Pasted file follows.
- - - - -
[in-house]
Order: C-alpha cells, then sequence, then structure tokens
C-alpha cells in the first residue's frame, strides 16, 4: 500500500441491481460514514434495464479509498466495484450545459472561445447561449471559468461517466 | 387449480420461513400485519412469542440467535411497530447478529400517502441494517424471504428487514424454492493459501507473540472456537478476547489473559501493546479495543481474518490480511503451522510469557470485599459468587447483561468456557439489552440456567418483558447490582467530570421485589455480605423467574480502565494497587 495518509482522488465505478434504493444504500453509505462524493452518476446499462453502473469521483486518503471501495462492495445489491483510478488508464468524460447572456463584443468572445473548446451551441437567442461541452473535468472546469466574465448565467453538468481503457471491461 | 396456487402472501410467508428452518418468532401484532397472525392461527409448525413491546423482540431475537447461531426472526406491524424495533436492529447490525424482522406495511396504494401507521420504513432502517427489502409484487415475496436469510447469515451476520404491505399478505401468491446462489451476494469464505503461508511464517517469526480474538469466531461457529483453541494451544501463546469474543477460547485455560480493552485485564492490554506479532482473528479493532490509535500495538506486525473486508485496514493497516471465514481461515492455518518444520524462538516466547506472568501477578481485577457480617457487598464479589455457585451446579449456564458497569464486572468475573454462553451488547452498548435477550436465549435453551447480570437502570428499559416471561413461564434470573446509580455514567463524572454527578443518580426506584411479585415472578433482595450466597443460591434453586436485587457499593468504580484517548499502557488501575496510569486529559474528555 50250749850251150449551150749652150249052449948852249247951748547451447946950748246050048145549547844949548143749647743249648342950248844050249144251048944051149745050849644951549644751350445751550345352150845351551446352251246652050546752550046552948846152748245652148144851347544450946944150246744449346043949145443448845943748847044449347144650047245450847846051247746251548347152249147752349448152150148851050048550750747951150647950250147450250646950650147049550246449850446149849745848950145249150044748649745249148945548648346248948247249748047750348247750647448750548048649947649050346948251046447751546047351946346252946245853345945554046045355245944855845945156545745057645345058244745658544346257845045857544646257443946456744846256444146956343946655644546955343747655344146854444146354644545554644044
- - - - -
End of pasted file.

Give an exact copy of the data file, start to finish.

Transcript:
[in-house]
Order: C-alpha cells, then sequence, then structure tokens
C-alpha cells in the first residue's frame, strides 16, 4: 500500500441491481460514514434495464479509498466495484450545459472561445447561449471559468461517466 | 387449480420461513400485519412469542440467535411497530447478529400517502441494517424471504428487514424454492493459501507473540472456537478476547489473559501493546479495543481474518490480511503451522510469557470485599459468587447483561468456557439489552440456567418483558447490582467530570421485589455480605423467574480502565494497587 495518509482522488465505478434504493444504500453509505462524493452518476446499462453502473469521483486518503471501495462492495445489491483510478488508464468524460447572456463584443468572445473548446451551441437567442461541452473535468472546469466574465448565467453538468481503457471491461 | 396456487402472501410467508428452518418468532401484532397472525392461527409448525413491546423482540431475537447461531426472526406491524424495533436492529447490525424482522406495511396504494401507521420504513432502517427489502409484487415475496436469510447469515451476520404491505399478505401468491446462489451476494469464505503461508511464517517469526480474538469466531461457529483453541494451544501463546469474543477460547485455560480493552485485564492490554506479532482473528479493532490509535500495538506486525473486508485496514493497516471465514481461515492455518518444520524462538516466547506472568501477578481485577457480617457487598464479589455457585451446579449456564458497569464486572468475573454462553451488547452498548435477550436465549435453551447480570437502570428499559416471561413461564434470573446509580455514567463524572454527578443518580426506584411479585415472578433482595450466597443460591434453586436485587457499593468504580484517548499502557488501575496510569486529559474528555 50250749850251150449551150749652150249052449948852249247951748547451447946950748246050048145549547844949548143749647743249648342950248844050249144251048944051149745050849644951549644751350445751550345352150845351551446352251246652050546752550046552948846152748245652148144851347544450946944150246744449346043949145443448845943748847044449347144650047245450847846051247746251548347152249147752349448152150148851050048550750747951150647950250147450250646950650147049550246449850446149849745848950145249150044748649745249148945548648346248948247249748047750348247750647448750548048649947649050346948251046447751546047351946346252946245853345945554046045355245944855845945156545745057645345058244745658544346257845045857544646257443946456744846256444146956343946655644546955343747655344146854444146354644545554644044